“Don’t hold the ball so hard, OK? It’s an egg. Hold it like an egg.”
So says Crash Davis to Ebby Calvin LaLoosh. It’s good advice for us all.
The Mets suddenly look … OKish? They’ve remembered how to hit, the defense has been reasonably sound, and the bullpen offers depth, and not just because of the additional roster spots. (Though those help too.) On Tuesday night Brandon Nimmo , J.D. Davis  and Amed Rosario  all went deep, with Rosario’s drive particularly impressive — a no-doubter into the second deck in left field, with accompanying bat flip — and desperately needed to soothe the young shortstop’s psyche. Dom Smith continues to look locked in at the plate, and Robinson Cano  is playing with a fluidity and ease we’ve never seen from him, even in his brief September renaissance. On the pitching side, Justin Wilson , Jared Hughes  and Dellin Betances  contributed solid relief, and Edwin Diaz  finished his lone inning looking sharp after starting it looking less than that. Is that too generous? When you win  you can afford to be generous.
What the Mets can’t afford is any more blows to their already rickety starting pitching, and that’s how Tuesday began, with news that David Peterson  was hitting the IL with shoulder fatigue. His replacement was Corey Oswalt , who looked better than he had in previous Mets tours of duty but still got cuffed around the third time through the Marlins’ order. Say what you want about Luis Rojas , but he’s not sentimental: He pulled Oswalt two outs short of qualifying for a win, handing the ball over to Wilson.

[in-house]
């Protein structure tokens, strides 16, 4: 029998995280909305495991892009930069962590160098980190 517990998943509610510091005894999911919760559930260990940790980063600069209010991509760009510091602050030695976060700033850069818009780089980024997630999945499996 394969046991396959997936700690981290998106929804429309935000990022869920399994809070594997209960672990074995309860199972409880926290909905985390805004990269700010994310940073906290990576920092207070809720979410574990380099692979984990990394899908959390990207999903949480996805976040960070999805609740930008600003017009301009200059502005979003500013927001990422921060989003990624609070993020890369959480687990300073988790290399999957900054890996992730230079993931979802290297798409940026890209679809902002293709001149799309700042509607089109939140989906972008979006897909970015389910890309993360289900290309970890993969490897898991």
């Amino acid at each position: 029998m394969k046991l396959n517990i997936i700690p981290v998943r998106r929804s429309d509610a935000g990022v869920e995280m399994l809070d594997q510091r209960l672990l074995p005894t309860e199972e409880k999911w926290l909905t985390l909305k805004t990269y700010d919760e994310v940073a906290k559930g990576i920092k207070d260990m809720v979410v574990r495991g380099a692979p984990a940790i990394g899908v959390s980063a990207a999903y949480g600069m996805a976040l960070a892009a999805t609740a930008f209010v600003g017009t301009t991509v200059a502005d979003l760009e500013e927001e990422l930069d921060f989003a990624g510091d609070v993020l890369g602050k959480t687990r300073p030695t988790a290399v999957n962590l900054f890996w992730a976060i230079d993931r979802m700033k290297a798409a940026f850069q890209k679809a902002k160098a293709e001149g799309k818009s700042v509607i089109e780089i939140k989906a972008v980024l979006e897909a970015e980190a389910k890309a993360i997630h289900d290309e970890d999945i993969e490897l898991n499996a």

“Shoulder fatigue” is one of those vague baseball maladies that can mean everything from “needs to skip a start” to “career in jeopardy,” so let’s wait for more information about Peterson before freaking out or conclusively not doing the same. On Wednesday Jacob deGrom  will pitch, and then after that, well, no one will say. Thursday’s starter will probably be Steven Matz , since even his current gopherball-prone, deeply-frustrated/ing incarnation is likely better than Starting Pitching Plan D or E or whatever the Mets are up to by now.
The thin starting pitching should be a hard pump to the brakes for any optimism you can muster about the Mets — the old expression “momentum is as good as the next day’s starting pitching” isn’t just about staffs full of aces, after all. But, I dunno, squint a little and you can at least imagine the extra bullpen depth taking up some of the innings slack, the Mets toying with openers, and the offense overcoming some of their teammates’ messes. Hope’s free, and in this topsy-turvy year you can get by with a modicum of it: grab one of your league’s extra playoff slots and then play small sample size/short series roulette for as long as the scoreboard indicates you can keep going.
Maybe that’s not squinting a little but squinting a lot. Maybe deGrom grabs at his neck tomorrow night and Matz gets shellacked on Thursday and on Friday we’re all trying to hang ourselves with our masks. We’ll find out soon enough. In the meantime, hope’s an egg. Don’t hold it so hard.